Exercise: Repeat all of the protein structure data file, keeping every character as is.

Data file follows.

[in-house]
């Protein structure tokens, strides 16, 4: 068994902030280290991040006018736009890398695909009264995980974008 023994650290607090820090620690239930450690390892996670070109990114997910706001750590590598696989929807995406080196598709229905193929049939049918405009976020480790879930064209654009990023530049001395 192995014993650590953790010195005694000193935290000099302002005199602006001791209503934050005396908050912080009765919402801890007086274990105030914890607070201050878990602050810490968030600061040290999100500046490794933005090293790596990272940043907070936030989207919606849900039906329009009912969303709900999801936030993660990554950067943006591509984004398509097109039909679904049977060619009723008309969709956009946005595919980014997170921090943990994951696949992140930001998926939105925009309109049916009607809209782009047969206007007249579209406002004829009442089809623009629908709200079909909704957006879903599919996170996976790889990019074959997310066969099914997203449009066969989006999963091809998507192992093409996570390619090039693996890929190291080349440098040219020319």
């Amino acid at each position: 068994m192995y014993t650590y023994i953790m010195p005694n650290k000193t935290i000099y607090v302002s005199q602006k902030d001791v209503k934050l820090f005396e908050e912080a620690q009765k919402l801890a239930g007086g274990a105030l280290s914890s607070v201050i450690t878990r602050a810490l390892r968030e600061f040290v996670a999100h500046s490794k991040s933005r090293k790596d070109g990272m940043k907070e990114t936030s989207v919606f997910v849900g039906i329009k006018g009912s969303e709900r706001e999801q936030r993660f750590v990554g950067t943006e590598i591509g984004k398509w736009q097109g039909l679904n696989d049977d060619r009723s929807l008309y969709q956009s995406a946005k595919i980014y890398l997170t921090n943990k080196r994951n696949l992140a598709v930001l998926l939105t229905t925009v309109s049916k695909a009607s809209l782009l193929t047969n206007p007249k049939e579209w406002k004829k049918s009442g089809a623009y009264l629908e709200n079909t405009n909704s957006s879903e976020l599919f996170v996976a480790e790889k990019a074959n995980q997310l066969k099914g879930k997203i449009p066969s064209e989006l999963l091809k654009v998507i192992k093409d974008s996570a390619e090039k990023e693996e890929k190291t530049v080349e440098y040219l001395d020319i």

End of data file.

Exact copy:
[in-house]
């Protein structure tokens, strides 16, 4: 068994902030280290991040006018736009890398695909009264995980974008 023994650290607090820090620690239930450690390892996670070109990114997910706001750590590598696989929807995406080196598709229905193929049939049918405009976020480790879930064209654009990023530049001395 192995014993650590953790010195005694000193935290000099302002005199602006001791209503934050005396908050912080009765919402801890007086274990105030914890607070201050878990602050810490968030600061040290999100500046490794933005090293790596990272940043907070936030989207919606849900039906329009009912969303709900999801936030993660990554950067943006591509984004398509097109039909679904049977060619009723008309969709956009946005595919980014997170921090943990994951696949992140930001998926939105925009309109049916009607809209782009047969206007007249579209406002004829009442089809623009629908709200079909909704957006879903599919996170996976790889990019074959997310066969099914997203449009066969989006999963091809998507192992093409996570390619090039693996890929190291080349440098040219020319």
């Amino acid at each position: 068994m192995y014993t650590y023994i953790m010195p005694n650290k000193t935290i000099y607090v302002s005199q602006k902030d001791v209503k934050l820090f005396e908050e912080a620690q009765k919402l801890a239930g007086g274990a105030l280290s914890s607070v201050i450690t878990r602050a810490l390892r968030e600061f040290v996670a999100h500046s490794k991040s933005r090293k790596d070109g990272m940043k907070e990114t936030s989207v919606f997910v849900g039906i329009k006018g009912s969303e709900r706001e999801q936030r993660f750590v990554g950067t943006e590598i591509g984004k398509w736009q097109g039909l679904n696989d049977d060619r009723s929807l008309y969709q956009s995406a946005k595919i980014y890398l997170t921090n943990k080196r994951n696949l992140a598709v930001l998926l939105t229905t925009v309109s049916k695909a009607s809209l782009l193929t047969n206007p007249k049939e579209w406002k004829k049918s009442g089809a623009y009264l629908e709200n079909t405009n909704s957006s879903e976020l599919f996170v996976a480790e790889k990019a074959n995980q997310l066969k099914g879930k997203i449009p066969s064209e989006l999963l091809k654009v998507i192992k093409d974008s996570a390619e090039k990023e693996e890929k190291t530049v080349e440098y040219l001395d020319i």